A reader writes:
I returned from Minsk last week, and I can report that the hosting of Junior Eurovision does not herald a new spirit of openness in Belarus. In fact, there are worrying signs that President Lukashenko is tightening the screw on his opponents ahead of the presidential elections in December.
On the day of my arrival, the journalist and opposition activist Oleg Bebeynin was found hanged in his dacha outside Minsk. Nobody suspects suicide.
The suspicions are elucidated in this post on the Charter 97 (the main opposition 'umbrella') website. If these suspicions are well founded, Lukashenko is returning to the tactics used at the turn of the century to neutralise his opponents and neuter the already severely emasculated civil society of Belarus. My friends in Minsk are bracing themselves for a spate of disappearances, poisonings and road traffic accidents in the next few months.
My hosts were members of the Belarus Free Theatre, a collective of actors who have been blacklisted from, or who refuse to cooperate with the National Theatre of Belarus (one of their finest actors now has to sell plastic bags to make a living). Their plays explore subjects that are deemed by the authorities to be unfit for public consumption: drug use, homosexuality, politics. They are unable to perform in public. Instead, they use social media to direct (mostly young) audience members to secret venues such as abandoned houses, forests and underground bars, where they perform for free. The KGB (yes, there's nothing that 'post-Soviet' about Belarus) often attend the performances and film the crowd. Several attendees have been expelled from school or university as a consequence. Just a few days ago, Natalia told me that she had received a death threat via SMS warning her that she would be 'raped with a baseball bat' and involved in a traffic accident with a truck.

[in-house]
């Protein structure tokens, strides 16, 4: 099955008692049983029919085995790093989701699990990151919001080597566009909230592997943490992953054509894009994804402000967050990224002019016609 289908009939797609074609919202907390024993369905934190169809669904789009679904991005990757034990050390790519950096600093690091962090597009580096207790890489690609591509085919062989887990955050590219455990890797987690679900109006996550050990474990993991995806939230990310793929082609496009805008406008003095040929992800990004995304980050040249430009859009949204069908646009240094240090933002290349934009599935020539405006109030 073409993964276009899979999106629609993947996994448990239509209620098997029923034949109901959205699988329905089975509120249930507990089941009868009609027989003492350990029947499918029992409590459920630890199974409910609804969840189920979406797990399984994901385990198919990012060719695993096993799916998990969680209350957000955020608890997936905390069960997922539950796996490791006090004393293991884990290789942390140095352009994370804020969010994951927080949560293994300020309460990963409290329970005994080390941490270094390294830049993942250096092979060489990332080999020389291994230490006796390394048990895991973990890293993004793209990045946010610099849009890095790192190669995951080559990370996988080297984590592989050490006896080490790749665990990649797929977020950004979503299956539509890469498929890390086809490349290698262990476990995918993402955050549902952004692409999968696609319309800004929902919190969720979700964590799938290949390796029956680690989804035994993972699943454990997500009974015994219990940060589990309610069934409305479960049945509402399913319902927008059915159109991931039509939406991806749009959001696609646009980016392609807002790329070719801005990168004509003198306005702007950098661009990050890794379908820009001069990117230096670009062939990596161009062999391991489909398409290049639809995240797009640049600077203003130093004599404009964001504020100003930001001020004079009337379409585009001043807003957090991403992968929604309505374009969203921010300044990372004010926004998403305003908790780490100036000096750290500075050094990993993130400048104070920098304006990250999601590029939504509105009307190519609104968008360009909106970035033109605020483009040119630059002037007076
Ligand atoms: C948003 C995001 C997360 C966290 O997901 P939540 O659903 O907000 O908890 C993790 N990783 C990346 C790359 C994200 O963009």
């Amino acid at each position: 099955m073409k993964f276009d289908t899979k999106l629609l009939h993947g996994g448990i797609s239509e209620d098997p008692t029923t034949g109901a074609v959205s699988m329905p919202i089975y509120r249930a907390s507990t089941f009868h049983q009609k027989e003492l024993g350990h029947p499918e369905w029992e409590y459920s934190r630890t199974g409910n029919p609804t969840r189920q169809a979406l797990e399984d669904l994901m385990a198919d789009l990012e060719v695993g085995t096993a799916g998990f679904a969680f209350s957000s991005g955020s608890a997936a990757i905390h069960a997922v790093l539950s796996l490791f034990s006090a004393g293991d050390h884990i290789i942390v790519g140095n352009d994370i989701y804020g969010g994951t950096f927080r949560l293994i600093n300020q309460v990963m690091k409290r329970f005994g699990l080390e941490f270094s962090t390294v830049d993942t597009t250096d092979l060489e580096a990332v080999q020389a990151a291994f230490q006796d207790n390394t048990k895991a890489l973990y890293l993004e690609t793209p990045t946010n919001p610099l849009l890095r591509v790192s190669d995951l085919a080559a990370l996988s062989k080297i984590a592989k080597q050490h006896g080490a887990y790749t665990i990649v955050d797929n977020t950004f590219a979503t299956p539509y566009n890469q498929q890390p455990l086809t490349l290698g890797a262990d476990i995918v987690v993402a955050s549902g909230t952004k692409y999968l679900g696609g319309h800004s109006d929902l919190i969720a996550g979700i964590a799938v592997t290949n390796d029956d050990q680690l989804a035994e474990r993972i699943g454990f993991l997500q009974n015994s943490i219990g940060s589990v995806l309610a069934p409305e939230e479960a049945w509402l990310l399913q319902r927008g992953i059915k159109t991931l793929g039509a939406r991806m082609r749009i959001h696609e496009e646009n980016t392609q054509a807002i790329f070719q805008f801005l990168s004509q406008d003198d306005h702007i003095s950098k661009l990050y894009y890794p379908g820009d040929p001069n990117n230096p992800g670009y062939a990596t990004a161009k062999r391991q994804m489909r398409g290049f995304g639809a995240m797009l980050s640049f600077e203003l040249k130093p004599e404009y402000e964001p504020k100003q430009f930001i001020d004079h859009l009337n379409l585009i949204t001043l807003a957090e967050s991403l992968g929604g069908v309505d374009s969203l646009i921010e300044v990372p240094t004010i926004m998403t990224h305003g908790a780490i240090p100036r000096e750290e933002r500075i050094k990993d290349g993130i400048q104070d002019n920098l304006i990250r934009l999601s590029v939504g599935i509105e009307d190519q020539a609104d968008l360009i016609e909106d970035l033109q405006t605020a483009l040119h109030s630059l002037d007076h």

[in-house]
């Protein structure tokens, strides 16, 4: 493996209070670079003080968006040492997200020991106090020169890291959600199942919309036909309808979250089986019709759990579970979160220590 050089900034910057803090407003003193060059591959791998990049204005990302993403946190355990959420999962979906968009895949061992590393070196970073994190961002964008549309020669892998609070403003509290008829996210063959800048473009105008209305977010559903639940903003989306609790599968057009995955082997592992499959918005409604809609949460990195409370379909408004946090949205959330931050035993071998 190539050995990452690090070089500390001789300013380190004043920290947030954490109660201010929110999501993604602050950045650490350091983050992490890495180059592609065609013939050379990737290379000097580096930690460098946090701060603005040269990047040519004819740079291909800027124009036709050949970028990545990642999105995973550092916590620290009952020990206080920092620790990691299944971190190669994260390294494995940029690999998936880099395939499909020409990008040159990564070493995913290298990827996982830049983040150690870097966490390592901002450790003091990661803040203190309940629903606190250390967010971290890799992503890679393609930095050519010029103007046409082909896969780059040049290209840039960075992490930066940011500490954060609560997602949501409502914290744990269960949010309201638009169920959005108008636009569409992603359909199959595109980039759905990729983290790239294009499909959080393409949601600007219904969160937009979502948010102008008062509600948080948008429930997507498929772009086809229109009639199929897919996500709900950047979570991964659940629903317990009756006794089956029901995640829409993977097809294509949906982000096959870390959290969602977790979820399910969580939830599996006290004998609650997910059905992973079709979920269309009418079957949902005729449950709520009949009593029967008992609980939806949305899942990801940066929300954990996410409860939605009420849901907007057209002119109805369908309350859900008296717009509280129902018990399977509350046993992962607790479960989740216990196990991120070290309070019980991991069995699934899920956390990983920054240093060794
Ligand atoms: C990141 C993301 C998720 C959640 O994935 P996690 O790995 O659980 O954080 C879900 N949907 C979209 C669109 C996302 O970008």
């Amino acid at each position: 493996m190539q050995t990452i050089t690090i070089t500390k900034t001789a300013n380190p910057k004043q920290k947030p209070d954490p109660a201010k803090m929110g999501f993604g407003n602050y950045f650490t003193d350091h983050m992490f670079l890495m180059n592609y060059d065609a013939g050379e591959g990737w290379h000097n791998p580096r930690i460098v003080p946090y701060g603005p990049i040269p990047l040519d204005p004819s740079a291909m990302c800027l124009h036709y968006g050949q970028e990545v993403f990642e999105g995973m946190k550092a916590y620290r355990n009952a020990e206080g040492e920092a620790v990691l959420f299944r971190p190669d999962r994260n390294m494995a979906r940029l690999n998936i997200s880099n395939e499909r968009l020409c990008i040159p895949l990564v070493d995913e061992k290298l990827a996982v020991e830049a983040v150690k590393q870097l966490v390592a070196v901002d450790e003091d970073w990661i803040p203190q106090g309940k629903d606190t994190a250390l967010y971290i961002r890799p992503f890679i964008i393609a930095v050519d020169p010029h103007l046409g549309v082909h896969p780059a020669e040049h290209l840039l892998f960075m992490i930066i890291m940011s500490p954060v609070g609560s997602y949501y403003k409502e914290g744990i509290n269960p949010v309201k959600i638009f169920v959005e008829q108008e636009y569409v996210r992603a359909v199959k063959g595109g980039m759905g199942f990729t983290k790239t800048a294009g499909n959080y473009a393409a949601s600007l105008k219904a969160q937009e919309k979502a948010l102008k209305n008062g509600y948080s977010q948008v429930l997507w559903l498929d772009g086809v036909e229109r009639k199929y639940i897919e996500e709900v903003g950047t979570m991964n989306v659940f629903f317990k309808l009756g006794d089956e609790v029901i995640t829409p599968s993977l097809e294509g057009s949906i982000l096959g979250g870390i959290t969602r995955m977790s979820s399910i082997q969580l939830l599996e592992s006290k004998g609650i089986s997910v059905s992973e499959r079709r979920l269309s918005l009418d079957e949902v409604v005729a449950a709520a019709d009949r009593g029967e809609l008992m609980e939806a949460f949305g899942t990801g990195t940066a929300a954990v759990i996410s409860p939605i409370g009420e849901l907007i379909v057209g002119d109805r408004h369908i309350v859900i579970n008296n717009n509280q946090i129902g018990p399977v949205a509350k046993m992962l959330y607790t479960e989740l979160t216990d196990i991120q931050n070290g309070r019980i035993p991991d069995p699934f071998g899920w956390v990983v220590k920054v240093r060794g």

Anyway, just thought I'd try to redress the balance a little.